What is Youth Work?

“Youth work is a practice that places young people and their interests first. Youth work is a relational practice, where the youth worker operates alongside the young person in their context. Youth work is an empowering practice that advocates for and facilitates a young person’s independence, participation in society, connectedness and realisation of their rights”

Australian Youth Affairs Coalition, National Definition of Youth Work, 2013.


Youth Work WA was involved in the development of the National Definition of Youth Work with AYAC during 2013.

What is not Youth Work?

Just as there are many important people working in healthcare that aren’t doctors, and many working in law who aren’t lawyers, many people who work with young people are not Youth Workers. This doesn’t make their contributions less important, but it does distinguish them from the profession of Youth Work. This distinction is important for many reasons. Primarily it is important for young people to know what is and is not a part of their relationship with you to allow them to make an informed decision about how they connect with your service.

To be considered a Youth Worker in Australia, you should practise according to the definition above, and in Western Australia your practice should be aligned to the Code of Ethics for Youth Work in WA. If you find it impossible to align your work to the Code of Ethics, your role wouldn’t be considered youth work.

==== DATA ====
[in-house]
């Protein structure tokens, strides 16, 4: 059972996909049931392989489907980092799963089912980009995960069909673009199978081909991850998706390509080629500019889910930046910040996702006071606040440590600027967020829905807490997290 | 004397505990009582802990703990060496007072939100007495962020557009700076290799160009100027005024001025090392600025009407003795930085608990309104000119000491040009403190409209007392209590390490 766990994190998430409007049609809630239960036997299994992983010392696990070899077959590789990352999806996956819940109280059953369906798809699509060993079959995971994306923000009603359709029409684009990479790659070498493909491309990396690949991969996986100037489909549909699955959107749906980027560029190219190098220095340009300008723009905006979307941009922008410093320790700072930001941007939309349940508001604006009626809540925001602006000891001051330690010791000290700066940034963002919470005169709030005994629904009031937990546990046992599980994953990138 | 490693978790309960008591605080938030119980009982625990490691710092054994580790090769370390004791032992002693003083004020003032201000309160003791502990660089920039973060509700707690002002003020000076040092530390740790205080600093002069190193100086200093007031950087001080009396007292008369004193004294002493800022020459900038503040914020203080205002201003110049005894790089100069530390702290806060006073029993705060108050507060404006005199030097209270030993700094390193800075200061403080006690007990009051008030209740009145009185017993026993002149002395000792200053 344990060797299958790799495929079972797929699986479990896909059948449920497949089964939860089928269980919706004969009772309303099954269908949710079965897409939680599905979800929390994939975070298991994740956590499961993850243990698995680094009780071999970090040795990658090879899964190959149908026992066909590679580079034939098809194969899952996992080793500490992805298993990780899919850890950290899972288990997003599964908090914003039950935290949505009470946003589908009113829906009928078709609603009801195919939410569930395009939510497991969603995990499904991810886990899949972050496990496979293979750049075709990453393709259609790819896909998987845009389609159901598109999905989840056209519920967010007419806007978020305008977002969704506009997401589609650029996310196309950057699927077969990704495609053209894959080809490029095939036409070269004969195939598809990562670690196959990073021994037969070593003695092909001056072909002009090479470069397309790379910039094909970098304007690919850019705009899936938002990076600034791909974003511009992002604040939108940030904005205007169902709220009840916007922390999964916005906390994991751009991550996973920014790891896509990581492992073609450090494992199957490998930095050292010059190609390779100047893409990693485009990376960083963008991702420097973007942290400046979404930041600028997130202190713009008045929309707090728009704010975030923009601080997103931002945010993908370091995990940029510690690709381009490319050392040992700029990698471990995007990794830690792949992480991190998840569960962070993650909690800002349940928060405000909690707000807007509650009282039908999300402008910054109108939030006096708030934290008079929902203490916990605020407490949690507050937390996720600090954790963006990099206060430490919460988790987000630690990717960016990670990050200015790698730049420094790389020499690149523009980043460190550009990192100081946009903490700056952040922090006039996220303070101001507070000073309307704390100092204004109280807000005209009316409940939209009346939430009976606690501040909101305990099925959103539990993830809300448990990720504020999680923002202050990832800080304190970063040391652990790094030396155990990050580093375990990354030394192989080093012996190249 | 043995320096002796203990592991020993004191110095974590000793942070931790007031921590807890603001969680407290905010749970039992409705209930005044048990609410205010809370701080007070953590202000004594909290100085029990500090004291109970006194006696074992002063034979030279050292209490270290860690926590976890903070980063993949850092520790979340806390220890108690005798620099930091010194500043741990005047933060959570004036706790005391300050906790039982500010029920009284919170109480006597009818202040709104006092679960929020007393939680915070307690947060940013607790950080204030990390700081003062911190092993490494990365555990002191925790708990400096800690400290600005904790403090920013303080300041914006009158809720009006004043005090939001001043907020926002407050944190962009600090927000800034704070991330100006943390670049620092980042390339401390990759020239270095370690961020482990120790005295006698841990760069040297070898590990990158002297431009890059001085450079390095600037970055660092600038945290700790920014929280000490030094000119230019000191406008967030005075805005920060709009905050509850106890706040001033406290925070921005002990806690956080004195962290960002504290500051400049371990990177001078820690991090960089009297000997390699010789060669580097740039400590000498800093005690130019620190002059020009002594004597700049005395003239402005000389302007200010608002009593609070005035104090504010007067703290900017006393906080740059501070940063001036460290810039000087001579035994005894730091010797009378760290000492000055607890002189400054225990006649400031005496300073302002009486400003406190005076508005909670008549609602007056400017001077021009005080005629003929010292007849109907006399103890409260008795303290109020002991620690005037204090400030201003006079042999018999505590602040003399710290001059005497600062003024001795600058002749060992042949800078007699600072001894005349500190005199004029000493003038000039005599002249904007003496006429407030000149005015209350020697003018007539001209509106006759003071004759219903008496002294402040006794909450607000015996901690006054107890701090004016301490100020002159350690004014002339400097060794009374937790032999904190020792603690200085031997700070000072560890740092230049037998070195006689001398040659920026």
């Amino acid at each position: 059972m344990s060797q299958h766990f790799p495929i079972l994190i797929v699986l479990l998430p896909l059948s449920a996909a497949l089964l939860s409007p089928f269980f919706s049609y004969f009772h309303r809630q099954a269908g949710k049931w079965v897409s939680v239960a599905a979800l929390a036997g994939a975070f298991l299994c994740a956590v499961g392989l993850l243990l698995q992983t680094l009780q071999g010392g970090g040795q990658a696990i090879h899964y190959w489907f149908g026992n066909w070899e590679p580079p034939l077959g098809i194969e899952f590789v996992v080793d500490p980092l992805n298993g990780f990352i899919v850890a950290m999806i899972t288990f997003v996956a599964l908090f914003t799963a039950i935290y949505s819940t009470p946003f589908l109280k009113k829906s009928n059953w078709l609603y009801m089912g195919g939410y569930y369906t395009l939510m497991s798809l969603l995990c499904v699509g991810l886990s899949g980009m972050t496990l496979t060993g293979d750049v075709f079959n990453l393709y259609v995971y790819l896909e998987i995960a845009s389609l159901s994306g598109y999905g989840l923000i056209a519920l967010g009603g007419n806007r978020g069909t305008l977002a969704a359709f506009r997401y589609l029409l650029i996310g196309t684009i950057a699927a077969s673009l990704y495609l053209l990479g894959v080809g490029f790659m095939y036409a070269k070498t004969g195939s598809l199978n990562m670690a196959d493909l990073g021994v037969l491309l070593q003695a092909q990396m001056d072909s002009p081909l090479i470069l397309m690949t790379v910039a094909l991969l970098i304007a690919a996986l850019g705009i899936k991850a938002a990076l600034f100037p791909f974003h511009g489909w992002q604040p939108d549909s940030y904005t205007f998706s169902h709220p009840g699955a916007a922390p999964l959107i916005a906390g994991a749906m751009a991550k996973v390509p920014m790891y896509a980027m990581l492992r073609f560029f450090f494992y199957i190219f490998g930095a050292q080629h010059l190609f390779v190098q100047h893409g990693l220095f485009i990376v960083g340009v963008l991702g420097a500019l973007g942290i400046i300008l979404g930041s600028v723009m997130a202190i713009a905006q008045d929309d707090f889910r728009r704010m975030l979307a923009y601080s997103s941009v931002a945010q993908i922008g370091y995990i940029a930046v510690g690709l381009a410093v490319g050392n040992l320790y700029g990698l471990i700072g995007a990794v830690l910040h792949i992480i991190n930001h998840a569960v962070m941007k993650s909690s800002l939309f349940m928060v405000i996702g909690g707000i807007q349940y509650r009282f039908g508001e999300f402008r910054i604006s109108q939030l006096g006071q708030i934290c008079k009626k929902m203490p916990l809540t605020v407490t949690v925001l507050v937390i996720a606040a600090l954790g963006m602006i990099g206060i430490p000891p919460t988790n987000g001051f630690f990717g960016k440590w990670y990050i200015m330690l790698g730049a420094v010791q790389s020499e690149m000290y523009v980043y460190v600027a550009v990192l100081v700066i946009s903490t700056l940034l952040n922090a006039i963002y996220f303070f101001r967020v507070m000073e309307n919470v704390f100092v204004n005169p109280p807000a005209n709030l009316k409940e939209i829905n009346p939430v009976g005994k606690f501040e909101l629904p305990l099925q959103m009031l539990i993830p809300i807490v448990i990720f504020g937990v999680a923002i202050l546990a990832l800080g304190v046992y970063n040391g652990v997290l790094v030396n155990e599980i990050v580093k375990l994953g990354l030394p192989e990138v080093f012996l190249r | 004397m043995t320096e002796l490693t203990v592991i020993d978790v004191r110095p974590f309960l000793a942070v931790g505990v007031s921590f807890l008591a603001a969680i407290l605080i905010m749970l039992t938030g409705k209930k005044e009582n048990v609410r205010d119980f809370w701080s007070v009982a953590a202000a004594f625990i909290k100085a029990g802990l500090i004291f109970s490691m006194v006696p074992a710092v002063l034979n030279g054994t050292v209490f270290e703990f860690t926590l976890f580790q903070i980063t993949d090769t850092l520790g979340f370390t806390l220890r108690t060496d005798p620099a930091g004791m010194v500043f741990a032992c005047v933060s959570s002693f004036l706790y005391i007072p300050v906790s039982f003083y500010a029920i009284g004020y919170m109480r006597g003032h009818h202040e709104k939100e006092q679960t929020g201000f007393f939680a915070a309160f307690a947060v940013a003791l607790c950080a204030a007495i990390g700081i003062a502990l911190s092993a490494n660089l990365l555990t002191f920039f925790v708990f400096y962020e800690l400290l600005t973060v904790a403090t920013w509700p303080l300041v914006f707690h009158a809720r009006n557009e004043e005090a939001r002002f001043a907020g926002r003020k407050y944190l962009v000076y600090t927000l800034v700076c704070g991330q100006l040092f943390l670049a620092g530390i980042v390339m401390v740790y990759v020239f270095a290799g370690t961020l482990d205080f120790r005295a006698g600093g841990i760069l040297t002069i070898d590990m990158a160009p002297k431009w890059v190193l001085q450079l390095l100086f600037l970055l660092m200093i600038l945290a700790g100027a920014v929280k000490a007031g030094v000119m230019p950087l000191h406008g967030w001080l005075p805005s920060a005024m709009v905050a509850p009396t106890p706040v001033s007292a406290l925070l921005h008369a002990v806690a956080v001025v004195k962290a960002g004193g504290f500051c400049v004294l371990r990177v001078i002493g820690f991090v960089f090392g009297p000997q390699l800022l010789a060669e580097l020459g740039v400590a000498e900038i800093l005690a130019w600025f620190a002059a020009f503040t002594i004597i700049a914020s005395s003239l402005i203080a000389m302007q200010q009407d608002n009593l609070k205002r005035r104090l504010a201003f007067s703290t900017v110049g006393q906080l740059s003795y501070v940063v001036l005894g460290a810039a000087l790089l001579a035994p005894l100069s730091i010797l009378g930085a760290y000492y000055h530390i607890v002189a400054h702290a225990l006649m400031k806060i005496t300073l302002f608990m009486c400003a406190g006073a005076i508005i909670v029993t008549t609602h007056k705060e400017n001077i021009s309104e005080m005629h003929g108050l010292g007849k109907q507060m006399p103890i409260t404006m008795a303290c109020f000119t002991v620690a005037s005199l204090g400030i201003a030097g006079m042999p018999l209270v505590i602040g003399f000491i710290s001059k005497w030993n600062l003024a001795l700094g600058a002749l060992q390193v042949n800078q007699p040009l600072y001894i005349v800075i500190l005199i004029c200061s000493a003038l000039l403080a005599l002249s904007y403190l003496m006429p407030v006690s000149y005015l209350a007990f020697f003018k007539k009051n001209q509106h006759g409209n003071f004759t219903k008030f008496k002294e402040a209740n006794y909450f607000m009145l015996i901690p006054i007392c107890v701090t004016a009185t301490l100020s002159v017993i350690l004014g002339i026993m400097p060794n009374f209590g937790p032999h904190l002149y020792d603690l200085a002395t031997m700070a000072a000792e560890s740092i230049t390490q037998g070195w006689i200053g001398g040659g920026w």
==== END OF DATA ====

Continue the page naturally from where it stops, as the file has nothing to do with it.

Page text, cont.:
If the following statements don’t apply to your service or to the way you work with young people then it’s probably not Youth Work;

  • The young person is the primary client, their interests as they see them come first (not their interests as you see them);
  • The young person is ultimately empowered to make their own decisions about their participation, and the choices they make;
  • The young person’s engagement with you is voluntary (it’s very unlikely for an involuntary service to be considered Youth Work).

The following roles are not considered Youth Work by the sector because the nature of the professional relationship with the young person or the definition of their role is materially different to that of a Youth Worker. This list is not comprehensive.




Youth Justice Worker, Youth Justice Senior, Youth Justice Leader

Youth Custodian, Detention Officer or Prison Officer

Youth Psychologist


Childcare Assistant or After School Care Worker